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Bottle Rockets, The Foundry, Dallas, Texas, August 23, 2014, Reviewed

The Long Way Ain't The Wrong Way

The Long Way Ain’t The Wrong Way

Relationships with bands that you love can be tricky. In the early 1990s, I was busy with a young family and had stopped listening to a lot of new music. I admired Nirvana, but I hadn’t really loved a band since Hüsker Dü imploded in the late 1980s. Once I discovered The Bottle Rockets, they almost obliterated everything that came before them for me musically. It was like a group developed in a lab by a mad scientist especially for me, combining a number of influences I love (from Neil Young to the Ramones and Johns Prine and Anderson). They had a decidedly rural perspective, but Brian Henneman’s Midwestern drawl took on subjects big and small with keen wit and expert songwriting. It had been several years since I had seen the band and I was honestly worried about the show. Worried that this was a group that was stuck in a rut, no longer evolving; worried that the band had become just something else that I used to love.

Sometimes, I can be really stupid. To cut to the chase, The Bottle Rockets in 2014 are as superb as they’ve ever been. Perhaps they are even better now than they were in the ‘90s, they are more disciplined and have four members that really understand how to play as a unit. Of course, it all starts with lead singer/guitarist Brian Henneman. He hit sharp, ringing melodic notes from his Rickenbacker all evening and sets the pace for the rest of the band. Drummer Mark Ortmann baffles me. He is so powerful behind the kit, yet works with such a light touch. I would recommend any young drummer study his technique. Bassist Keith Voegele looks like an early ‘70s Bob Seger and locks in tightly with Ortmann, but he can push the band into another gear, such as on the hard charging divorced father lament “Waiting for a Train.” Guitarist John Horton fills in any empty space with tightly constructed fills and solos. This is definitely a song band and every note is played with that vision in mind, but they can still rock with infinite force. The full throttle presentation of “Building Chyslers” (a demo on the rereleased Bottle Rockets/The Brooklyn Side CD that will be recorded with a full band arrangement for next album) was reminiscent of the glorious stomp of Crazy Horse.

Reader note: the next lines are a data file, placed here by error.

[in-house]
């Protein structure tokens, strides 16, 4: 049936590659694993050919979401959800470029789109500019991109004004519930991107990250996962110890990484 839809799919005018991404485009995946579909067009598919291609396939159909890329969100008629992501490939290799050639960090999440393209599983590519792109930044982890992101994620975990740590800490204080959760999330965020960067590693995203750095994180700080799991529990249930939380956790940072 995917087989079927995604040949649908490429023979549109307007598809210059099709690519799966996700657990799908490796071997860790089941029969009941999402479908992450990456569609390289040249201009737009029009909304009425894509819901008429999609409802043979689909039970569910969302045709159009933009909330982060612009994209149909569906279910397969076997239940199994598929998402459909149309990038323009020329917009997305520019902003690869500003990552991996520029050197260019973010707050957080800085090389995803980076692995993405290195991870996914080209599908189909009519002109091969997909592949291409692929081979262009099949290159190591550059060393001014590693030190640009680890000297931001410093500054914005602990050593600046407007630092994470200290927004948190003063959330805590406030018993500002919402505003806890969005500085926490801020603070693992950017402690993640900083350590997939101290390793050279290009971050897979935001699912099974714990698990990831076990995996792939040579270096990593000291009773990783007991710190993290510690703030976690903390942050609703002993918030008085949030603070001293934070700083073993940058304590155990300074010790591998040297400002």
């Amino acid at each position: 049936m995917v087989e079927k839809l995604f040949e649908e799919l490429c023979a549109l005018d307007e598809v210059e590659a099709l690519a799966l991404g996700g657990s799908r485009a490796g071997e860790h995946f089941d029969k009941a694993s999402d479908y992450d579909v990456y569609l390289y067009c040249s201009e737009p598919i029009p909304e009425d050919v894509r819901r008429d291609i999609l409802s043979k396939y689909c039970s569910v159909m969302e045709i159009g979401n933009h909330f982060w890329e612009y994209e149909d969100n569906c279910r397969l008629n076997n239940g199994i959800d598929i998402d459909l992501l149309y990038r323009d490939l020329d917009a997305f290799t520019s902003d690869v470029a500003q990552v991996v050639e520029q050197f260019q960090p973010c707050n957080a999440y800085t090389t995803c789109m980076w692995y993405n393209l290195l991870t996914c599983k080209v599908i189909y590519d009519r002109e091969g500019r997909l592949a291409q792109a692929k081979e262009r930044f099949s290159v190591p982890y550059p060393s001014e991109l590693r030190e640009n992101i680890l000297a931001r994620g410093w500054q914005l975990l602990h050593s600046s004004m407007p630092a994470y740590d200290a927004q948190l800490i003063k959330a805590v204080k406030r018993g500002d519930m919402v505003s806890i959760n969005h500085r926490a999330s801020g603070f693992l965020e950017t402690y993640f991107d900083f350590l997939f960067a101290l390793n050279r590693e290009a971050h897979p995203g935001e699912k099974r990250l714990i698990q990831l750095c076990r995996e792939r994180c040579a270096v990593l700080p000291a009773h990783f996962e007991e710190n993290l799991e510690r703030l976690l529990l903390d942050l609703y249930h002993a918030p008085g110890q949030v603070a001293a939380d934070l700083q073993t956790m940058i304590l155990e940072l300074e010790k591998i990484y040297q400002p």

The band played three other unreleased songs, both “Monday” and “Big Lots of Love” were melodic rockers that perhaps displayed frequent tour mate Marshall Crenshaw’s influence. “Smile” was an upbeat, breezy country rocker in the ’60s Bakersfield vein. The strength of the unreleased music bodes well for their next album, which they will start recording in October. This was a night with an enthusiastic crowd (“Nothing sounds better than a Texas ‘Hell Yeah!’”) and almost everything worked from the Stones-ish “Shame on Me” to the bouncy Lovin’ Spoonful inspired “Blue Sky.” It’s easy to play spot the influences with The Bottle Rockets, but they always sound fresh because of their complete lack of guile. They will never sound antiquated because of their passion for what they do and the emotional honesty of the songs. For me, this was a night that reinforced that The Bottle Rockets may be America’s best post-60s traditional rock ‘n’ roll band. The marketplace hasn’t validated them, but my ears don’t lie.

The set ended with a tour of the group’s “virtual hits; if we would have had any hits, these would be the ones.” After starting with the sly romantic moves of “I’ll Be Coming Around,” the band had the crowd in a frenzy with the hard earned economic lessons of “1000 Dollar Car” and “Indianapolis.” During the encore, after an audience requested and exhilarating “Waiting on a Train,” the band managed to take the frenzy up another level with their uproariously humorous, Chuck Berry inspired “Take Me to the Bank.” The Bottle Rockets played at least 25 minutes past their allotted time. They had found the sweet spot and didn’t want to let it go.

Was this a show about nostalgia? No. It was a reminder that this is a great band that hasn’t given up. The long way isn’t the wrong way.

I’m still in love.

Grade – A



Shame on Me

Radar Gun

Wanna Come Home

24 Hours a Day

Hard Time

Every Kinda Everything

Alone in Bad Company


Big Lots of Love


Building Chryslers

Love Like a Truck

Get Down River

Blue Sky

Get on the Bus

Happy Anniversary

I’ll Be Comin’ Around

1000 Dollar Car


Welfare Music

The Long Way


Dinner Train to Dutchtown

Waitin’ on a Train

Take Me to the Bank

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